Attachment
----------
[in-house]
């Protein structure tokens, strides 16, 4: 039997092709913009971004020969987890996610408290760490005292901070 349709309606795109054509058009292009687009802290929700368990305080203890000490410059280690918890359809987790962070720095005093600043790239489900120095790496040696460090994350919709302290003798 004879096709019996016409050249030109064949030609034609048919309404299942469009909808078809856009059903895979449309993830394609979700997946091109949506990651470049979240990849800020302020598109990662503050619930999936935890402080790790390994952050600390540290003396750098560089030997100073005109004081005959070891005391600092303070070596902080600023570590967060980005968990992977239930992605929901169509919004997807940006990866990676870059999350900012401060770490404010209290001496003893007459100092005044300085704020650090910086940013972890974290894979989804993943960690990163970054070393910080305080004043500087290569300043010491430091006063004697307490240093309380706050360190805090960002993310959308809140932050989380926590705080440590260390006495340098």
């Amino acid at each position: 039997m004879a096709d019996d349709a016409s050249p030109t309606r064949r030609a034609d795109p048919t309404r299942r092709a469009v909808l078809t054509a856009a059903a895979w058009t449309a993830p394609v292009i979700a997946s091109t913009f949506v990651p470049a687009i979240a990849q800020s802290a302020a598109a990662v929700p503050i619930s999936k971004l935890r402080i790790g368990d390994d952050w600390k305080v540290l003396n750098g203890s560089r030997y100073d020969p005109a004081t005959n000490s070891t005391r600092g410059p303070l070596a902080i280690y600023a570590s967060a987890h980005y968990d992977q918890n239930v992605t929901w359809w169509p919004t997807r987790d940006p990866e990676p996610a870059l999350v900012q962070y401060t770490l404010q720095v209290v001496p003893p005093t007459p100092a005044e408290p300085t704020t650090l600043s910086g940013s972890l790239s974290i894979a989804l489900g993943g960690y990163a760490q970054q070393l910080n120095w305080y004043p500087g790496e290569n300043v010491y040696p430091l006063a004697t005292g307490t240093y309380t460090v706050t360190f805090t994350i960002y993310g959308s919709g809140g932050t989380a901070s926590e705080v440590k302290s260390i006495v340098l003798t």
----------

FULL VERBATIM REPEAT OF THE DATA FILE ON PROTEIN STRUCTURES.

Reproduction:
[in-house]
């Protein structure tokens, strides 16, 4: 039997092709913009971004020969987890996610408290760490005292901070 349709309606795109054509058009292009687009802290929700368990305080203890000490410059280690918890359809987790962070720095005093600043790239489900120095790496040696460090994350919709302290003798 004879096709019996016409050249030109064949030609034609048919309404299942469009909808078809856009059903895979449309993830394609979700997946091109949506990651470049979240990849800020302020598109990662503050619930999936935890402080790790390994952050600390540290003396750098560089030997100073005109004081005959070891005391600092303070070596902080600023570590967060980005968990992977239930992605929901169509919004997807940006990866990676870059999350900012401060770490404010209290001496003893007459100092005044300085704020650090910086940013972890974290894979989804993943960690990163970054070393910080305080004043500087290569300043010491430091006063004697307490240093309380706050360190805090960002993310959308809140932050989380926590705080440590260390006495340098």
């Amino acid at each position: 039997m004879a096709d019996d349709a016409s050249p030109t309606r064949r030609a034609d795109p048919t309404r299942r092709a469009v909808l078809t054509a856009a059903a895979w058009t449309a993830p394609v292009i979700a997946s091109t913009f949506v990651p470049a687009i979240a990849q800020s802290a302020a598109a990662v929700p503050i619930s999936k971004l935890r402080i790790g368990d390994d952050w600390k305080v540290l003396n750098g203890s560089r030997y100073d020969p005109a004081t005959n000490s070891t005391r600092g410059p303070l070596a902080i280690y600023a570590s967060a987890h980005y968990d992977q918890n239930v992605t929901w359809w169509p919004t997807r987790d940006p990866e990676p996610a870059l999350v900012q962070y401060t770490l404010q720095v209290v001496p003893p005093t007459p100092a005044e408290p300085t704020t650090l600043s910086g940013s972890l790239s974290i894979a989804l489900g993943g960690y990163a760490q970054q070393l910080n120095w305080y004043p500087g790496e290569n300043v010491y040696p430091l006063a004697t005292g307490t240093y309380t460090v706050t360190f805090t994350i960002y993310g959308s919709g809140g932050t989380a901070s926590e705080v440590k302290s260390i006495v340098l003798t």